What is Proton Therapy
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The History of Proton Therapy

The History of Proton Therapy

History of Proton Therapy                                                                                                                    

Proton Therapy, or Proton Beam Therapy, is a type of particle radiation therapy that has been used to treat cancer for nearly 60 years. A beam of protons is directly targeted at the diseased tissue while minimizing radiation exposure to the surrounding healthy tissue. The first suggestion of this discipline was backed in 1946 by physicist Robert R. Wilson. Almost a decade later, Berkeley Radiation Laboratory treated the first human patient using a particle accelerator designed for physics research. This breakthrough created the momentum needed for universities around the nation to look into proton therapy.

As of 2017, more than 130,000 people worldwide have received proton therapy at centers in Europe, Asia and the United States.


German physicist W.C. Roentgen discovers X-rays, making detection of tumors in the body much easier and non-invasive. Roentgen later wins the Nobel Prize in Physics for this discovery (1901).


William Henry Bragg discovers the Bragg Peak. When a fast, charged particle moves through matter, it ionizes atoms of the material and deposits a dose along its path. A peak occurs because the interaction cross section increases as the charged particle's energy decreases.


British physicist Ernest Rutherford demonstrates the existence of protons (elementary particles found in atoms; atoms are made of subatomic particles called protons, neutrons and electrons). (Pictured)


American physicist Ernest O. Lawrence invents the cyclotron, a machine used in proton therapy, which accelerates charged particles to high energy levels. He receives the Nobel Prize in Physics in 1939.


The first clinical use of X-ray radiation therapy is carried out for the treatment of a patient with leukemia at the University of California at Berkeley. Congress passes the National Cancer Institute Act that authorizes annual funding for cancer research in the United States.


American physicist Robert Wilson publishes "Radiological Use of Fast Protons" (Radiology 1946:47:487-91), a study that suggested protons could be used to treat cancer because they are capable of delivering an increased dose of radiation to a tumor while simultaneously decreasing radiation exposure to surrounding healthy tissue, and established the fundamental tenets and techniques that are being followed today at proton therapy facilities around the world.


The first proton therapy experiments are conducted at the University of California at Berkeley. Tumors are effectively removed from the chest and lungs of animals.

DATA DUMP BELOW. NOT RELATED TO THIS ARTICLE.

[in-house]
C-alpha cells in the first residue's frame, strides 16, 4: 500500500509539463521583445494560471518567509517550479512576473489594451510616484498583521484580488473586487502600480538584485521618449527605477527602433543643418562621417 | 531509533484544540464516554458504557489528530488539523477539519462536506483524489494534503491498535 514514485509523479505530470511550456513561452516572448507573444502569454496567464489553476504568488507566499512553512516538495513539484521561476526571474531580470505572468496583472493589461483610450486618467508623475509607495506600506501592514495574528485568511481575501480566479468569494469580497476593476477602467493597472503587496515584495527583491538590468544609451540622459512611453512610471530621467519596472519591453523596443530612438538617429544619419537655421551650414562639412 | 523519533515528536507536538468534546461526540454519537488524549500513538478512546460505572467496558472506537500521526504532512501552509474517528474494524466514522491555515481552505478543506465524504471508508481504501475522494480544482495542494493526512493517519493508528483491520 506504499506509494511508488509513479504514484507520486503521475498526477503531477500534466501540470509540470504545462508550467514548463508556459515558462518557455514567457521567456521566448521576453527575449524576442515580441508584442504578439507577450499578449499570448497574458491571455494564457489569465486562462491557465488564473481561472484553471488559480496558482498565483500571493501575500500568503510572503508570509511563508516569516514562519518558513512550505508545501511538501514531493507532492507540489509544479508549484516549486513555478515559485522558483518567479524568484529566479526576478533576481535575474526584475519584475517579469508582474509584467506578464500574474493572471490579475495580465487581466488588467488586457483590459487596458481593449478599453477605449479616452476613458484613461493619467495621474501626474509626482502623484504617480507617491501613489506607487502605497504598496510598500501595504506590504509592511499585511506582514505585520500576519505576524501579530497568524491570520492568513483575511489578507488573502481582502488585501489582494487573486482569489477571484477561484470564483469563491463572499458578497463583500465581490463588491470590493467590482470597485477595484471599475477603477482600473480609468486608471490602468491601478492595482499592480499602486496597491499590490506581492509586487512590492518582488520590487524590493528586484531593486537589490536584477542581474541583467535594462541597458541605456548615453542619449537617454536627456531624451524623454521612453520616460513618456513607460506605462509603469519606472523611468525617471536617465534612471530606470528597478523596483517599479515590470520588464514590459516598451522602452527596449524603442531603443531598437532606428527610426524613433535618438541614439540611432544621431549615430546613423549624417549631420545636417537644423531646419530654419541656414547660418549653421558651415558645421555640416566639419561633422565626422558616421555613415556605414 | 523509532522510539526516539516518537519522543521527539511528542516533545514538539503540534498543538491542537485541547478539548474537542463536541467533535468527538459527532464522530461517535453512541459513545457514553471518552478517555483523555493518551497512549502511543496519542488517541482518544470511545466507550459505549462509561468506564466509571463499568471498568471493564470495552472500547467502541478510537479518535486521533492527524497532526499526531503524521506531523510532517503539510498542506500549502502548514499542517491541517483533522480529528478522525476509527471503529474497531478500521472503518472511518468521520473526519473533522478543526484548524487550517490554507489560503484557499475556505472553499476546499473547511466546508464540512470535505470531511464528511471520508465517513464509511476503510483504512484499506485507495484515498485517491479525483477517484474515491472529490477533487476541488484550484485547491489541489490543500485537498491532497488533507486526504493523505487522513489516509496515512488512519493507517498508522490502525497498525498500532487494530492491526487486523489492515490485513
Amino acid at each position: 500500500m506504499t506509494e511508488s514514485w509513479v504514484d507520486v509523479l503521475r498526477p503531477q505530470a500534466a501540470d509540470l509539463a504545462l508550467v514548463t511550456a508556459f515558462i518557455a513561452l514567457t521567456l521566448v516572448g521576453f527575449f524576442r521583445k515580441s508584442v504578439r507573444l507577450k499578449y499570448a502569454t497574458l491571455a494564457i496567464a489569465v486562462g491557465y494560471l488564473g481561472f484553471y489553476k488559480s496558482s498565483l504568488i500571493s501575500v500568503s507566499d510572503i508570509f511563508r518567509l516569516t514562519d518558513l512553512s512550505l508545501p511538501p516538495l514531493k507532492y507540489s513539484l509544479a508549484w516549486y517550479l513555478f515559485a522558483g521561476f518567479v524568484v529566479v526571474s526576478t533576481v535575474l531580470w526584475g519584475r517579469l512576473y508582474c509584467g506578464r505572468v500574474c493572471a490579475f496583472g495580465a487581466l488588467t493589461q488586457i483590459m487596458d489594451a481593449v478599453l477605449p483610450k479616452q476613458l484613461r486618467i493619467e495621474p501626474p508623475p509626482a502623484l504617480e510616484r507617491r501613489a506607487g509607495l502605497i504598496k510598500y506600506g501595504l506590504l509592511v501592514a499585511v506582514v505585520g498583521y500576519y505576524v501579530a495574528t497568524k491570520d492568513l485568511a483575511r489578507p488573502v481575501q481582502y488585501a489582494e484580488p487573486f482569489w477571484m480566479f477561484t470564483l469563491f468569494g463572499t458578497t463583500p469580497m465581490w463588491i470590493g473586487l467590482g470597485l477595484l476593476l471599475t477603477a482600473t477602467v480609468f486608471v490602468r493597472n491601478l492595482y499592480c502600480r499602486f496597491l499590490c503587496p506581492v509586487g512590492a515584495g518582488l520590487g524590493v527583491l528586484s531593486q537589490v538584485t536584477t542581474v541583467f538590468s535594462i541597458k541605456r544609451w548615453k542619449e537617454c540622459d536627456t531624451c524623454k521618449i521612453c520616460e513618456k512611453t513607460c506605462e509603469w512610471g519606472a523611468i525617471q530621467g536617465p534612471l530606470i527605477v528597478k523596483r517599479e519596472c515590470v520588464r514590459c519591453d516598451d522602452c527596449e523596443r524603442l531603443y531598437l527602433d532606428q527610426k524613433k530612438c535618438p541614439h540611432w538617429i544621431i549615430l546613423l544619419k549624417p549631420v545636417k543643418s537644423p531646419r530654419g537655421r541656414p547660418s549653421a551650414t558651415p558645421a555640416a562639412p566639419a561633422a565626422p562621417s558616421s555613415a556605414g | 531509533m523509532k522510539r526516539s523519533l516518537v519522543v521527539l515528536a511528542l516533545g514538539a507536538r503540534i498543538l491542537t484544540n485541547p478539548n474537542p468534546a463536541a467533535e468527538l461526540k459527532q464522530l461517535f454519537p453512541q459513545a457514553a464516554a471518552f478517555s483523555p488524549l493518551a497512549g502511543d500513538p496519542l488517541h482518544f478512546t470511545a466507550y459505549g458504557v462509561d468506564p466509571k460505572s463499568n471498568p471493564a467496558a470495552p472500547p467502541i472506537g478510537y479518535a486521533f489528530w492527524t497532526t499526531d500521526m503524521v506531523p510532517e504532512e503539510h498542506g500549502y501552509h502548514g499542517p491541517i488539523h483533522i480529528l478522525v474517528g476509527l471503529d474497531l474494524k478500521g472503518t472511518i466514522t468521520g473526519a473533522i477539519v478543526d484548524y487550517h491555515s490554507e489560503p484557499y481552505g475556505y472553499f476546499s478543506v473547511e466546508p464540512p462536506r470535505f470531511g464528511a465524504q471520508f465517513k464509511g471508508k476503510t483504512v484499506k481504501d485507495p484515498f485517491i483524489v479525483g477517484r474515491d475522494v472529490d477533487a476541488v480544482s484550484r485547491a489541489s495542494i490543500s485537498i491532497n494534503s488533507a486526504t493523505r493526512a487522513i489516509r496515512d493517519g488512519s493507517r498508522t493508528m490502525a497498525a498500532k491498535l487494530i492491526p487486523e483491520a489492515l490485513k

The University of California at Berkeley treats the first human patient with protons. Patients are treated with protons at other research institutions, including Harvard University in Boston.


Dr. James M. Slater and his colleagues developed the world’s first computer-assisted treatment planning system. This system allowed the physician to define the patient’s anatomy more precisely and to demonstrate the actual distribution of radiation in the patient.


The first patient with ocular melanoma is treated with protons at Mass General Hospital.


Advances in imaging technology, including CT, MRI and PET scans, help researchers to better diagnose and see tumors, making proton therapy, which requires identifying the precise location of a tumor, a more practical treatment option.


The FDA approves proton therapy.


The first hospital-based proton treatment center in the United States is built at Loma Linda University Medical Center in Loma Linda, Calif, and the first patient – with ocular melanoma – was treated in October.


As more proton therapy centers treat patients, more research becomes available on the benefits of proton therapy in treating certain cancers.


Even more precise pencil beam scanning first comes online at Massachusetts General Hospital.


Medicare elects to cover proton therapy for many appropriate disease sites.


On March 8, 2013, Seattle Cancer Care Alliance Proton Therapy Center opens in Seattle. It’s the first proton center in the Northwest and the only one within a 1000-mile radius.


The Alliance for Proton Therapy Access forms to advocate for consistent insurance coverage for proton therapy.

As of 2017, there are 25 proton therapy centers in the US, with more under constructions. More proton therapy centers operate and are being built around the world.